After what seemed like forever we broke for lunch; Nigel and I dashed off to Eaglesomes, there is no possible way to eat your way through the generous daily ₤10 allowance however I made a valiant attempt. I was quite hungry and purchased a Chicken Tikka sandwich, strawberry & cream bun and a bottle of water. Lunch was delicious.
After lunch Nigel was put on ‘light’ duties and was sent upstairs to grub the malt floor. (The entire malt floor, by himself and he seemed slightly over taxed on his return. I suspect he was angling for a dram of new make but no such luck!). Filling continued until the final few casks when hand filling commenced directly from the large holding tank and then each cask was weighed to determine the contents. All contents (in litres) were carefully noted in the distillery record by Gavin. With the heavy casks the need & company policy for steel toed boots became quite evident! Springbank produces 200,000 L per annum; we casked 14865 L Hazelburn in one day or 1/10 of the annual production.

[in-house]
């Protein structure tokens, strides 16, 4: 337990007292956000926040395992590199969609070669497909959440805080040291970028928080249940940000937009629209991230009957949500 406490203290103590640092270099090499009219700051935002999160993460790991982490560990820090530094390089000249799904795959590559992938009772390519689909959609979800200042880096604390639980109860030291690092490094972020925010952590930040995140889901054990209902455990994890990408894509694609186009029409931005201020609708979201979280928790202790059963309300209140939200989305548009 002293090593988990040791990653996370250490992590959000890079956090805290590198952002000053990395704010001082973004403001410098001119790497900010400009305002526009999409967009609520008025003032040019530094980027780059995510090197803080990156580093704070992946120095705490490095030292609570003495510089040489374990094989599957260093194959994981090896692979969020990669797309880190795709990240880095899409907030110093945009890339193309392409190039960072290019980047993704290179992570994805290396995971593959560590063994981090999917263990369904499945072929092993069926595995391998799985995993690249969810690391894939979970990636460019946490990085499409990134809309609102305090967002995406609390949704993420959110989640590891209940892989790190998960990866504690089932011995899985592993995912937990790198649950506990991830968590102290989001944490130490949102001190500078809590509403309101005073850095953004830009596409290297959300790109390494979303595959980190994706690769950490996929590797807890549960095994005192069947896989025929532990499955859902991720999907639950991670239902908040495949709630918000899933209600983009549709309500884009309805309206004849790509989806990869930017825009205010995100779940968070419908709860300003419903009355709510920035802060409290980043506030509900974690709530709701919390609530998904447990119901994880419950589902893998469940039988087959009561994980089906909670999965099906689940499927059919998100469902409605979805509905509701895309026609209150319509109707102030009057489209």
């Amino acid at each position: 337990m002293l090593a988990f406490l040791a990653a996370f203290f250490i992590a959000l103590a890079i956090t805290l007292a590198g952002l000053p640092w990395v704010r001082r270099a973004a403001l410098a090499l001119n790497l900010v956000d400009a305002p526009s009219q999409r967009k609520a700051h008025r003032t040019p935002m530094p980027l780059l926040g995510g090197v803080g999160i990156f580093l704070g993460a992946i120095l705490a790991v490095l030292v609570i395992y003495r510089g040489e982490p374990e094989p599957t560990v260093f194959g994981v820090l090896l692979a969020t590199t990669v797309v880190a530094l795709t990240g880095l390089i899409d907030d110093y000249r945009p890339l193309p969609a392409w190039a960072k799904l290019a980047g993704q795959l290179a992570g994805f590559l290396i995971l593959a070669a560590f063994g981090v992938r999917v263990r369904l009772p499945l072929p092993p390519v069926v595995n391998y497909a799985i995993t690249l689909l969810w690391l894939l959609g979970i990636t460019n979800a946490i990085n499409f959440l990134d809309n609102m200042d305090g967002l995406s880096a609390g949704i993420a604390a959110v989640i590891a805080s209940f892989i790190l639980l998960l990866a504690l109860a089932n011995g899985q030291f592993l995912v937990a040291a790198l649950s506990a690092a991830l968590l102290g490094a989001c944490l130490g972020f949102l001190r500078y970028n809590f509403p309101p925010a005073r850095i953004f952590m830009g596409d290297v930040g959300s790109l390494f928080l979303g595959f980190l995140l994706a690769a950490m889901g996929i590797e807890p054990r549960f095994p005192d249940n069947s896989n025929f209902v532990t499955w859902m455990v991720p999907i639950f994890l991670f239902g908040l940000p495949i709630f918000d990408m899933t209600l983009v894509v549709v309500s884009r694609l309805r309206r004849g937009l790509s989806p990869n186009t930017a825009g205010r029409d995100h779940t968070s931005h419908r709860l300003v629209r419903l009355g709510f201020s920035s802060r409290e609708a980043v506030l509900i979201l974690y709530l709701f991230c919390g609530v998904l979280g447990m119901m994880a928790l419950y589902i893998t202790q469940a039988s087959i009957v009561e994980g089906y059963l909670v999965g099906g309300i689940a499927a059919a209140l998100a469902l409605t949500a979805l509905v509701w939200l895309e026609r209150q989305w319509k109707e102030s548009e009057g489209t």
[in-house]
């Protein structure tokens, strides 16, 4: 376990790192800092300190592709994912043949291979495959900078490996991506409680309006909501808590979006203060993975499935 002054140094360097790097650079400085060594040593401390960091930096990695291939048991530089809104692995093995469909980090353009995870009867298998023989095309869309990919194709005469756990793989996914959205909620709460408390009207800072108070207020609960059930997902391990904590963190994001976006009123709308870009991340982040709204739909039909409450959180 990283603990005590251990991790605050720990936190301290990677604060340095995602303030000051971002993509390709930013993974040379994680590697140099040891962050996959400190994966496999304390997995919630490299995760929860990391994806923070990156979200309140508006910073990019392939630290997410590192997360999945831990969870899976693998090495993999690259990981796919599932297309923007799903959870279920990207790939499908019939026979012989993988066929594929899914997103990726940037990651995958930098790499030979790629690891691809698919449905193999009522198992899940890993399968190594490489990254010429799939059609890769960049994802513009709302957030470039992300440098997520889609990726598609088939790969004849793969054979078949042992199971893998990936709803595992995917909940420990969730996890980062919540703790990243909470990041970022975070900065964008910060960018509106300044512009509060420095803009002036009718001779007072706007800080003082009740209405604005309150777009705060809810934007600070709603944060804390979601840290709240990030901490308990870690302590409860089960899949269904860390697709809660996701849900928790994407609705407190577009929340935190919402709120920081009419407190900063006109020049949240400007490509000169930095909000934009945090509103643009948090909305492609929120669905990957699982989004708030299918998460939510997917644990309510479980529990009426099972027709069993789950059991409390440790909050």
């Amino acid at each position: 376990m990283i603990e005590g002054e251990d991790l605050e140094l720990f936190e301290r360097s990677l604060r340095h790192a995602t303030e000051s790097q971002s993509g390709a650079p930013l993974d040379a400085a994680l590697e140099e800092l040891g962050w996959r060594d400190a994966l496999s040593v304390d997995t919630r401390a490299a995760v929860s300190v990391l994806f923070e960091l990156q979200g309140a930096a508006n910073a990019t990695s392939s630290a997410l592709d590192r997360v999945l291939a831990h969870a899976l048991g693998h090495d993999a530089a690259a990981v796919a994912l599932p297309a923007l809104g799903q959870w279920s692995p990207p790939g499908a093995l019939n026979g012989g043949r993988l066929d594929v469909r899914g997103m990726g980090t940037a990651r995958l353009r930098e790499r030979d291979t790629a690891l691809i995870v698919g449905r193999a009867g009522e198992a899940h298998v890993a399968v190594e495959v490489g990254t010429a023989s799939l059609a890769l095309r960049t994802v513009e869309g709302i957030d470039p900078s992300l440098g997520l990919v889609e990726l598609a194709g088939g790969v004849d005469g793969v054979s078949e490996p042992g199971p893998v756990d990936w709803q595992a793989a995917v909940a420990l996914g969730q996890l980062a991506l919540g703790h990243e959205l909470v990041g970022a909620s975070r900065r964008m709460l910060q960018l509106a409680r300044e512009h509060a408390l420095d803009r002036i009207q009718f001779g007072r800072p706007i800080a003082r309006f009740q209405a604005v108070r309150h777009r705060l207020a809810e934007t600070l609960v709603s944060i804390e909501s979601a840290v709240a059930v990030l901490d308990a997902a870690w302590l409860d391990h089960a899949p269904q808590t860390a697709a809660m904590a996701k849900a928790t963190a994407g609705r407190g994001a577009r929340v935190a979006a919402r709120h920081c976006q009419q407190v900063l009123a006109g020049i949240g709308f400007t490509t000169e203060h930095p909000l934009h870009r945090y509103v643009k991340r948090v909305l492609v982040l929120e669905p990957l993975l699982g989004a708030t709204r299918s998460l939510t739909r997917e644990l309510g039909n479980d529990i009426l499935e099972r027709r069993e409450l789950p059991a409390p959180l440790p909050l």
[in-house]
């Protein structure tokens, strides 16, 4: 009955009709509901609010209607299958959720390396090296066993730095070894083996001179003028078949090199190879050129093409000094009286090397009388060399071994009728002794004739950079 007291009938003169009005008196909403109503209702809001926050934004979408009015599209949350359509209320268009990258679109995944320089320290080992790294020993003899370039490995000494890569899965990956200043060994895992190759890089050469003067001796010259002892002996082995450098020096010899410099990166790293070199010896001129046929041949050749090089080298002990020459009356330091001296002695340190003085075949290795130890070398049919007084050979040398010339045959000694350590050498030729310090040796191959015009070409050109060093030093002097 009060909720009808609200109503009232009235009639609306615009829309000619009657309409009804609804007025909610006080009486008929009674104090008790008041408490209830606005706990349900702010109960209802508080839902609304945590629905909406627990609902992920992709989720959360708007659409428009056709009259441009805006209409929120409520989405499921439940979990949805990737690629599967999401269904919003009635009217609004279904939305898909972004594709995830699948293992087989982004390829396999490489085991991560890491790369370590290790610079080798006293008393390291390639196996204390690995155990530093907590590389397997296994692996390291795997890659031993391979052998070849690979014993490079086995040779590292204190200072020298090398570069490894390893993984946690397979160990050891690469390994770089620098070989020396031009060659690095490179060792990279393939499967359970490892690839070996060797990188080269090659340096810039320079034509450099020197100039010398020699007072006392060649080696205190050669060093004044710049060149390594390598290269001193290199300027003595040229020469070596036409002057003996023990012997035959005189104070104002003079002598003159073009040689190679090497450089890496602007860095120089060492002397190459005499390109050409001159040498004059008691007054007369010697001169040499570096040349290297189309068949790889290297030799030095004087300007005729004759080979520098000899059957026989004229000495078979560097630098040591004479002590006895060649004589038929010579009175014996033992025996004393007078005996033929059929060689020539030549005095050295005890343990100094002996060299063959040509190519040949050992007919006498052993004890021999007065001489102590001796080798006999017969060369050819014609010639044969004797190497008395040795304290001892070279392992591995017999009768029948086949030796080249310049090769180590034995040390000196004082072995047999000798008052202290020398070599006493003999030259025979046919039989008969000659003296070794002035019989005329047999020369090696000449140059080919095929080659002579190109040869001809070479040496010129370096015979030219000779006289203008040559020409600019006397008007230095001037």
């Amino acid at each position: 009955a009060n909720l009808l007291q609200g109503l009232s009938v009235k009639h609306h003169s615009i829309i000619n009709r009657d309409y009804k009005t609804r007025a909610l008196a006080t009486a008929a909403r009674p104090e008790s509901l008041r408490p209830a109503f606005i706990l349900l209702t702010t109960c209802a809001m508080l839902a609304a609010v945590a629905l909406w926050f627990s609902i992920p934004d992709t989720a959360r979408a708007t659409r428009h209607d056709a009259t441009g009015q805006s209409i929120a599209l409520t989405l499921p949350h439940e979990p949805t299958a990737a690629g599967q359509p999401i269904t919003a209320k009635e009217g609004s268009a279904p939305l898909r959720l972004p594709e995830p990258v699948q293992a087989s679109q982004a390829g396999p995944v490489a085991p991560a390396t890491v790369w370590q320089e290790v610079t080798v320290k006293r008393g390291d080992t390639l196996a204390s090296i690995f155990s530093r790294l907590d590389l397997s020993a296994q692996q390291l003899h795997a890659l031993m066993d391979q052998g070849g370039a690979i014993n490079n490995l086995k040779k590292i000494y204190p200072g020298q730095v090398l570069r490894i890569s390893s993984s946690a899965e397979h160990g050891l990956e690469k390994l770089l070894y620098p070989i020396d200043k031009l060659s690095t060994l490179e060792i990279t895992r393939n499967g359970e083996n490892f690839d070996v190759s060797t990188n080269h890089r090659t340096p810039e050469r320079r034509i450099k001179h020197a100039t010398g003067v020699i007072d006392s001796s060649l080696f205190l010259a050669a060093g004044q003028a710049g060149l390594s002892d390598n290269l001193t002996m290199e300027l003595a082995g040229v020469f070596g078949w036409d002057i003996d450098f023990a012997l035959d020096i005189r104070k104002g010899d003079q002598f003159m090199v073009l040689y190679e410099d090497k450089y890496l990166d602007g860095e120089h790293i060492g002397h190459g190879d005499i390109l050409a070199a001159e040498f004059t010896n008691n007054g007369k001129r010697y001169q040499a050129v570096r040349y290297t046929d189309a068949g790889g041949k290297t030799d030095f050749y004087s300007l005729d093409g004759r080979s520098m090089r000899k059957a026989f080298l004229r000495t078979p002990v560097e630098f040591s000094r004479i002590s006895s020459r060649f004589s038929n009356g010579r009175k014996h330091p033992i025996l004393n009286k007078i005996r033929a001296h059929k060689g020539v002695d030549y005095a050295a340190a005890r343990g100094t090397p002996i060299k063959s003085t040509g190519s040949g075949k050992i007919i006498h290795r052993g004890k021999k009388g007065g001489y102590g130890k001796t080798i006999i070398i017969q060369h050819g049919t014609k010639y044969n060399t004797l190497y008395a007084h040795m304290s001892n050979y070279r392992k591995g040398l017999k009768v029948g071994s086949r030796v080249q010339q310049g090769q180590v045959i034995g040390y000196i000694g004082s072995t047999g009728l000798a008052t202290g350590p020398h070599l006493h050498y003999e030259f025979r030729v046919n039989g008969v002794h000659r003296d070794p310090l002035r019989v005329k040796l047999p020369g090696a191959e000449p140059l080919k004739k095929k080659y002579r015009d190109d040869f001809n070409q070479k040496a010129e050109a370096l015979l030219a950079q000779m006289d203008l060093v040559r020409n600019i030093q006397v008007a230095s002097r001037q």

Later in the day we had a talk with Stuart Robertson about economics of refurbishing cask versus buying new ones.
Stuart indicated that it makes sense to refurbish port pipes and sherry butts however not with so bourbon barrels. Gavin joined us and we had a talk/lecture the subjects of malting, steeping, the malt floor, rootlets, stems etcetera and then kilning and storing which I found fascinating as with all the little bits and bobs of information that you pick up along the way. The malt mill at Springbank is 65 years old and the belts and pulleys that deliver the barley to the mill look their age but do the job; it’s actually a joy to see equipment with heritage as opposed to sterile gleaming distilleries as I’ve seen many times.
Another day complete, off for dinner, a few drams and the European cup games.